In Augmented Reality News
July 28, 2022 – CGI, a provider of IT and business consulting services, has recently announced the launch of ‘CGI Sense360’, the company’s cloud-based, smart analytics platform that utilizes augmented reality (AR) to give emergency responders holistic and accurate situational awareness in the event of a disaster.
According to CGI, using comprehensive data sources and augmented reality, the platform creates a visual situation overview that helps organizations more efficiently organize and accelerate rescue operations.
Whether a disaster is caused by natural or human hazards, up-to-date information is critical to safe and successful rescue efforts. As a result, CGI Sense360 creates a holistic picture of a disaster using data from a variety of sources across the ecosystem, such as satellites, drones and maps; infrastructure, geospatial, weather and environmental data; and online databases, blogs and social media. The platform’s integrated and secure communications system combines AR, situational images and other data to create a visual overview that is shared with emergency responders in a context-aware manner to enable faster, safer rescue operations.
International aid organization I.S.A.R. (International Search and Rescue) in Germany has been a project partner in the design and development of CGI Sense360. Furthermore, I.S.A.R. is certified by the United Nations for international rescue operations.
“We provide international assistance in humanitarian missions; for example, after natural disasters and accidents or in war zones,” said Dr. Steven Bayer, Project Coordinator at I.S.A.R. “The immediate availability of detailed situation images and current data is crucial for efficient, rapid rescue measures. And, it is precisely this information that the new cloud-based data analytics platform CGI Sense360 can provide.”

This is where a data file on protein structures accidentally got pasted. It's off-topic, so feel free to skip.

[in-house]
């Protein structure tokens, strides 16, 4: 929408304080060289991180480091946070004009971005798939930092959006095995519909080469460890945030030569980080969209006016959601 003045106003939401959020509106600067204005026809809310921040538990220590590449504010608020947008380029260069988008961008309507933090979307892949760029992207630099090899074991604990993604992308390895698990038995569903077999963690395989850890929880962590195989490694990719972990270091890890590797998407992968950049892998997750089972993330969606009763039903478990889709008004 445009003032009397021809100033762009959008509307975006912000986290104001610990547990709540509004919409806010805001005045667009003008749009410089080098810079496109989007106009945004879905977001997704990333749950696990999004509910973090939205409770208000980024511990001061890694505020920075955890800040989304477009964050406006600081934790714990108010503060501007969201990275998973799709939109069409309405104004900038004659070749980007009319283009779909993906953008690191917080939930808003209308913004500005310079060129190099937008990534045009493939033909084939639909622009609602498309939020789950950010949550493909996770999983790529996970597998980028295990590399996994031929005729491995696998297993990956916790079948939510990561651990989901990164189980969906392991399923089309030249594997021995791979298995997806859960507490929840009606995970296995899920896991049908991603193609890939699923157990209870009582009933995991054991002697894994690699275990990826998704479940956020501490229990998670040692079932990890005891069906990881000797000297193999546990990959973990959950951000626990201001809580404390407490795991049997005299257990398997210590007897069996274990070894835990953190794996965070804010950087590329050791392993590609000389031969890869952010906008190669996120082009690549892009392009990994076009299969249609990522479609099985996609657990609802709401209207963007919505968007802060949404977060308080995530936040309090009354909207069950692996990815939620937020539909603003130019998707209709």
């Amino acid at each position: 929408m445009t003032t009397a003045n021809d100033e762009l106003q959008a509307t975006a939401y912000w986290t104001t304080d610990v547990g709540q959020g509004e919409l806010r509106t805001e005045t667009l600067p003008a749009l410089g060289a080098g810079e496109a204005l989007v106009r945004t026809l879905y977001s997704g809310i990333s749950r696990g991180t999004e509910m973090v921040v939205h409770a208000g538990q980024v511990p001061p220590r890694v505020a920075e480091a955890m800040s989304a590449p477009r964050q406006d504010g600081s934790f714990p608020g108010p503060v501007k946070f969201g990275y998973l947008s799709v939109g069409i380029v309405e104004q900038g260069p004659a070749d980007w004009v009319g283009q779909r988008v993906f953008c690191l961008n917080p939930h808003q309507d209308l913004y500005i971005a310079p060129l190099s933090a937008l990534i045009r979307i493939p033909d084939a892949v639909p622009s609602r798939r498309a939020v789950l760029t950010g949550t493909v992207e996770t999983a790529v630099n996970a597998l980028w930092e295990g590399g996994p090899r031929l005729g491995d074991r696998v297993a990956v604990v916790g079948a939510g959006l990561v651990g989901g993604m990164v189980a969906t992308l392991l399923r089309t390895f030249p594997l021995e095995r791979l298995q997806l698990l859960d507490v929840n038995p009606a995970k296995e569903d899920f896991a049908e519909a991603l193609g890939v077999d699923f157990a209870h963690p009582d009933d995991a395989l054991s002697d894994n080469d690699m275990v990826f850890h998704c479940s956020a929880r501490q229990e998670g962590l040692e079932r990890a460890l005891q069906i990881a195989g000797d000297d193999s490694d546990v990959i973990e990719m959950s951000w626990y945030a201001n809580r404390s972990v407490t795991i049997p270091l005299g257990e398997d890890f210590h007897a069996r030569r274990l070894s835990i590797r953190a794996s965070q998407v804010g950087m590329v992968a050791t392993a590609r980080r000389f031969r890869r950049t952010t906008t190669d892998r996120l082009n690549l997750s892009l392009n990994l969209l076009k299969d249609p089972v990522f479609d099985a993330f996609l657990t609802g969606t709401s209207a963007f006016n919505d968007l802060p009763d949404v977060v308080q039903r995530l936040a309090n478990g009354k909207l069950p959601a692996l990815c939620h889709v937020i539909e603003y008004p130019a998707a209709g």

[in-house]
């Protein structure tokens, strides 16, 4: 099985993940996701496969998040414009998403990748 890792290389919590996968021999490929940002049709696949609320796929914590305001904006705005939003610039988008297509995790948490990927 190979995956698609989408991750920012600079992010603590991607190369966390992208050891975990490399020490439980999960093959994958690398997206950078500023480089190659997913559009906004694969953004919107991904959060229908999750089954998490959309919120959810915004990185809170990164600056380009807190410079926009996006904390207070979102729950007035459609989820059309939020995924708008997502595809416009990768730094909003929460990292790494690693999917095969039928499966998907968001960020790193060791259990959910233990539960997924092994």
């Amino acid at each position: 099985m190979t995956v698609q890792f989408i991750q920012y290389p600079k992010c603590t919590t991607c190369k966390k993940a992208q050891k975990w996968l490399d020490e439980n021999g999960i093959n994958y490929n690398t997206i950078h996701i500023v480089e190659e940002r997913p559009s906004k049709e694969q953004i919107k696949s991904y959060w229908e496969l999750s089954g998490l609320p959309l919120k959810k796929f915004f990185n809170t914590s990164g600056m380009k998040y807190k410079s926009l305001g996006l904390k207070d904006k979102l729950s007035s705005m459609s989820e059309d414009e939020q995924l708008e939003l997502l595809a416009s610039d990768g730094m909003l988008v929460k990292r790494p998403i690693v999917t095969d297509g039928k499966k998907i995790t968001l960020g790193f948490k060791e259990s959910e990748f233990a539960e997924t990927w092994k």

CGI noted that development of the platform is also supported by the European Space Agency (ESA). CGI space experts have worked closely with the ESA for about 40 years, including in Bochum and Darmstadt, Germany. CGI’s current projects include the development of a centralized “pooling and sharing” system for secure satellite communications services.
“In rescue operations, analog processes still dominate in many cases,” noted Stefan Wichert, Senior Vice President of CGI’s operations in Northern Germany. “However, an exact situation picture and an unrestricted flow of information are indispensable in the event of a crisis or disaster. In addition, the time factor is important. With CGI Sense360, we offer a high-performance, intelligent and secure platform that meets these criteria. It delivers all the information needed for time-critical coordination and relief operations in near real-time. We see a very large market potential for our new platform, which takes the benefits of digitalization a decisive step forward.”
CGI Sense360 has been initially is designed to support disaster rescue teams, for example, in war zones or in the event of terrorist attacks, accidents, earthquakes, tsunamis, floods and forest fires. CGI stated that the solution draws upon the company’s experience in supporting its clients globally with natural disaster planning and recovery programs. This includes developing wildfire mapping services using artificial intelligence and space data for the ESA, delivering England’s Future Flood Forecasting System, and working with US states and territories to deploy data management systems for administering natural disaster recovery programs.
CGI added that it is continuing to develop the CGI Sense360 solution for additional situational awareness scenarios, such as for the military, police and fire departments, and organizations with critical infrastructure such as utilities, airports and container terminals.
For more information on CGI and its business solutions, please visit the company’s website.
Image credit: CGI
About the author
Sam is the Founder and Managing Editor of Auganix. With a background in research and report writing, he has been covering XR industry news for the past five years.